Sebastian Vettel set the pace in the opening practice session for the Chinese Grand Prix as the top three teams were separated by less than half a second.
Lewis Hamilton had admitted on Thursday that it is hard to predict Ferrari’s form at this stage of the season, given the Scuderia’s surprisingly poor performance in Australia that was then followed by a stronger run in Bahrain. On a cool but sunny opening session, it was the latter that appeared more likely, with Vettel posting the fastest time with a 1m33.911s to lead Hamilton by a little over 0.2s.
Charles Leclerc — so unlucky to miss out on a maiden grand prix victory in Bahrain due to a glitch in an injection system control unit — was third fastest and just 0.049s slower than Hamilton, with Max Verstappen fourth quickest on a 1m34.334s. It was a result that was more promising for Ferrari given the fact both drivers used the medium tire for their best times, with Hamilton and Verstappen running the faster soft compound.
Leclerc’s problem in Bahrain appears to have led to a precautionary change in China, with both Ferrari drivers and the Haas pair of Romain Grosjean and Kevin Magnussen taking a new control electronics (CE) for this weekend’s race. Each driver is allowed two CEs during the season, with grid penalties following if they require a third.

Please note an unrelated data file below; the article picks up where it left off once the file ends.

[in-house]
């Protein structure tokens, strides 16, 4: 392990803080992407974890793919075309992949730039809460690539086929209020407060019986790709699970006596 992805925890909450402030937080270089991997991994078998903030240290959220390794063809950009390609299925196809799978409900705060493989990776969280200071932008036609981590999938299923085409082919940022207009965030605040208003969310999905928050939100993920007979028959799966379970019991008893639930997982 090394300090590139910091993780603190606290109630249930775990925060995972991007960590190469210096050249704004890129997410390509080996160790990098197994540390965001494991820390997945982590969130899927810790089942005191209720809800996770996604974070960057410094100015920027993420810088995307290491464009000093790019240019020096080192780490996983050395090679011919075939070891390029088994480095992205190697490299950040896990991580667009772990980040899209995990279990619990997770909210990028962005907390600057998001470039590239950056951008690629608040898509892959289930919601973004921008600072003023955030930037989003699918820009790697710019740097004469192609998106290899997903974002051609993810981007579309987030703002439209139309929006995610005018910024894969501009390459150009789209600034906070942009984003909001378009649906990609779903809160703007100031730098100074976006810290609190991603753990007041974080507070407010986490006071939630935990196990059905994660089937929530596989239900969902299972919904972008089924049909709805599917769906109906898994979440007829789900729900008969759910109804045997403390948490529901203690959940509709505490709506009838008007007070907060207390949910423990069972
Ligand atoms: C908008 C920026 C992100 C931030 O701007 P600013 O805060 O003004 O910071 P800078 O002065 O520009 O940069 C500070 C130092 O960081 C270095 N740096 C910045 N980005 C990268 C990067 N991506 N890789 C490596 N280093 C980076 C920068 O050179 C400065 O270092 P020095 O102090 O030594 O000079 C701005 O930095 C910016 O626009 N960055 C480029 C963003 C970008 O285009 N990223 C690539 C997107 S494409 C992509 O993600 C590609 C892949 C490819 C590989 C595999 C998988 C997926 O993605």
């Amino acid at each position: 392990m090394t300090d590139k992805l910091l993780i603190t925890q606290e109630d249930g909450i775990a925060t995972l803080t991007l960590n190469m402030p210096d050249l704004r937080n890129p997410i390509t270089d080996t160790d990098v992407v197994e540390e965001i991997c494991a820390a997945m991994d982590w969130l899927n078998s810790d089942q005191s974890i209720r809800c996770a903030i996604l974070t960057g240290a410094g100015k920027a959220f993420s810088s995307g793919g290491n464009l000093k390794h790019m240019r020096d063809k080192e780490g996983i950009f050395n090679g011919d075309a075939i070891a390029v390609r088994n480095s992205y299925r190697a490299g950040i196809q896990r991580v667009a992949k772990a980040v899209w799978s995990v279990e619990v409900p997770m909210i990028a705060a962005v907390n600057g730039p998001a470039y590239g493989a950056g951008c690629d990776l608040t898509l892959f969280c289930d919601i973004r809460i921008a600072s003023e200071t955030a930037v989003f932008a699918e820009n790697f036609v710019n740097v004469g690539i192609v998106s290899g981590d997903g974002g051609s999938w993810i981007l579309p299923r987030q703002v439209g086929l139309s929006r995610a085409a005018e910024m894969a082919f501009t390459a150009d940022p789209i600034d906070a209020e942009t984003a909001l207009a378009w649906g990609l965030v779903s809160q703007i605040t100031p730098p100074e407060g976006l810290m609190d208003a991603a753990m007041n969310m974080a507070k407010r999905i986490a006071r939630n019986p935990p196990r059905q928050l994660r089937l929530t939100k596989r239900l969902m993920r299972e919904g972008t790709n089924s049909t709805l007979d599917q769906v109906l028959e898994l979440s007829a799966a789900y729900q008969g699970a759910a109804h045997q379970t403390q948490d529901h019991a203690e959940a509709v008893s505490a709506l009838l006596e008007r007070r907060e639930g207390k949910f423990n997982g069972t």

Renault also appears to have reliability concerns, with Nico Hulkenberg requiring a new internal combustion engine, turbocharger, MGU-H and MGU-K after retiring in Bahrain. He joins Carlos Sainz on two of each component — though drivers are allowed three of the first three listed — while Daniel Ricciardo and Sainz’s McLaren teammate Lando Norris have also taken a second MGU-K.
Ricciardo was at least competitive in the opening session, finishing sixth quickest and 0.6s behind Valtteri Bottas on the same soft compound tire. Ricciardo — who was running a retro Jack Brabham style helmet as part of freedom given to the drivers at the 1000th race since the start of the Drivers’ Championship in 1950 — was nearly 0.2s clear of the man who replaced him at Red Bull, Pierre Gasly, but the Frenchman was on the medium tire and headed a group of 11 cars separated by less than 0.4s.
From Gasly in seventh to Sergio Perez in 17th the lap times were all within 0.392s, featuring all the remaining teams except Williams, which remains about a second off the rest of the field.
Daniil Kvyat, Lance Stroll and Romain Grosjean rounded out the top 10 behind Gasly, with Stroll having the most notable incident of an otherwise relatively error-free session as he suffered a spin exiting the final corner. About to start a flying lap, it appeared Stroll’s tires had lost too much temperature and he slid sideways as the rear stepped out, ruining that set of tires.
Another error caught on camera saw Norris look up at Turn 6, taking to the run-off area after releasing the brakes in order to protect his Pirellis. Norris ended up 13th, with teammate Sainz down in 16th, but there was a far more bizarre incident as one of the Toro Rossos hit a camera mounted on the Alfa Romeo pit gantry, leaving the camera broken on the floor in the pit lane.
The two Williams drivers were not bottom of the timing screens despite the relative lack of pace, as Antonio Giovinazzi completed just two laps during the session and failed to register a time. Giovinazzi has raced at the Shanghai International Circuit before as a replacement for Pascal Wehrlein in 2017, but lost out on track time due to an engine installation problem.